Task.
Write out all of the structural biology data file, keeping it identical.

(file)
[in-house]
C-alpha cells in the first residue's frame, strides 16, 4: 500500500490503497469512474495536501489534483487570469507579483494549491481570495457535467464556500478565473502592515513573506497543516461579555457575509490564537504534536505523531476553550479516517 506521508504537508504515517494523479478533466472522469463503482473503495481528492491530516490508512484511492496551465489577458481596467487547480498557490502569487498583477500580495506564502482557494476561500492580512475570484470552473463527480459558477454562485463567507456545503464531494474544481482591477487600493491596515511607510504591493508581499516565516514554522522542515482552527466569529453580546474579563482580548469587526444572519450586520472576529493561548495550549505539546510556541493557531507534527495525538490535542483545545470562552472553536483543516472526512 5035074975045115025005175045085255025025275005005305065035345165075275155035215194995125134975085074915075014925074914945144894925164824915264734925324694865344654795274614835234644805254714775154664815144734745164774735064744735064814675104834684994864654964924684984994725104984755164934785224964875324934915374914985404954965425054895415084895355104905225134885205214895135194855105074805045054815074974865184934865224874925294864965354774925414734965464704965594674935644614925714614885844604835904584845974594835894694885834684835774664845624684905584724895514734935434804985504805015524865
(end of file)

[in-house]
C-alpha cells in the first residue's frame, strides 16, 4: 500500500490503497469512474495536501489534483487570469507579483494549491481570495457535467464556500478565473502592515513573506497543516461579555457575509490564537504534536505523531476553550479516517 506521508504537508504515517494523479478533466472522469463503482473503495481528492491530516490508512484511492496551465489577458481596467487547480498557490502569487498583477500580495506564502482557494476561500492580512475570484470552473463527480459558477454562485463567507456545503464531494474544481482591477487600493491596515511607510504591493508581499516565516514554522522542515482552527466569529453580546474579563482580548469587526444572519450586520472576529493561548495550549505539546510556541493557531507534527495525538490535542483545545470562552472553536483543516472526512 5035074975045115025005175045085255025025275005005305065035345165075275155035215194995125134975085074915075014925074914945144894925164824915264734925324694865344654795274614835234644805254714775154664815144734745164774735064744735064814675104834684994864654964924684984994725104984755164934785224964875324934915374914985404954965425054895415084895355104905225134885205214895135194855105074805045054815074974865184934865224874925294864965354774925414734965464704965594674935644614925714614885844604835904584845974594835894694885834684835774664845624684905584724895514734935434804985504805015524865